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Author Topic: My stolen image part of template at web hosting company  (Read 5806 times)

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« on: April 16, 2011, 09:40 »
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The fact that companies, lawyers and other individuals have ripped one of my best sellers is nothing new to me.

Yesterday I found one of my images on another semi-pro web site in full resolution (indexed by Google images - unfortunately) so I contacted the owner who replied today that he has no idea what this fuzz is about since he got the image from his web hosting company.

I asked for further details where exactly the image is located but apparently it is part of the web host's image library for their customers.

I wonder why they would provide full resolution images.

If it does turn out that my image is being used by the web host how do you think should I proceed as I don't even know where they might have gotten the image from (which agency etc.).

I registered copyright on that image also.


« Reply #1 on: April 16, 2011, 15:31 »
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Do you know which web host it is?  Apparently they haven't understood the licensing terms allowed... unless they bought it as an extended license and are sort of including it as part of a website template.

« Reply #2 on: April 16, 2011, 15:42 »
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Do you know which web host it is?  Apparently they haven't understood the licensing terms allowed... unless they bought it as an extended license and are sort of including it as part of a website template.

I know which web host it is - I just didn't want to publicly discuss it using their name - I hope this makes sense.
Just in case I had something in my hand and it would destroy my case by writing about it here in all detail.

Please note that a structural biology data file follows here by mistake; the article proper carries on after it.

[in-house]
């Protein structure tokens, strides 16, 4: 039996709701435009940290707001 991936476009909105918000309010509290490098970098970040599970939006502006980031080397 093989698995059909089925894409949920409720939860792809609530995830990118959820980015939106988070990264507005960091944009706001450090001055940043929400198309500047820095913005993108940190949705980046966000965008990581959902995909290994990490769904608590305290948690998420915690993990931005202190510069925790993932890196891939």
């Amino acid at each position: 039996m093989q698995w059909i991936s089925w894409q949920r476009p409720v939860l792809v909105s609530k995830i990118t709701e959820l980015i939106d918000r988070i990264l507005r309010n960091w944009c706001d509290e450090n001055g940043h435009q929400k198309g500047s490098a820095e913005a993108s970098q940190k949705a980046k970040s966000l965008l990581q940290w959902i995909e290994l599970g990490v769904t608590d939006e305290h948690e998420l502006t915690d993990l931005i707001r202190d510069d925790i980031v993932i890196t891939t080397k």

The web site user responded a few more times, the image was taken down and in the meantime I never received one bit of detailed information where exactly the image was located on the web hosting company's site so it starts to look like that the owner actually uploaded it himself and that it has nothing to do with the web host.

I'm still trying to squeeze that information out of him but he only responds with one sentence replies... Doesn't look very cooperative...

« Reply #3 on: April 17, 2011, 01:23 »
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If it is copyright registered and used illegally, aren't you automatically entitled to punitive damages if the user is based in the US?

« Reply #4 on: April 17, 2011, 08:32 »
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If it is copyright registered and used illegally, aren't you automatically entitled to punitive damages if the user is based in the US?
Technically yes, however as much as I found out so far, the image was used already in 2007 and is supposedly not available anymore in the site builder feature of the web host.

Now, I have a "he says, she says" situation and no proof. No idea how anyone could prove that the web host offered my image back then.
At least the high res file has been removed.

« Reply #5 on: April 17, 2011, 09:55 »
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I don't know much about laws, even less about laws in the USA (supposing the site is in USA), but someone said here once that, in case of a lawsuit, the compensation is proportional to the 'damage' - in this case, I understand, the fact that the buyer did not purchase a suitable EL. But then I don't know if this means 10x or 100x the EL price.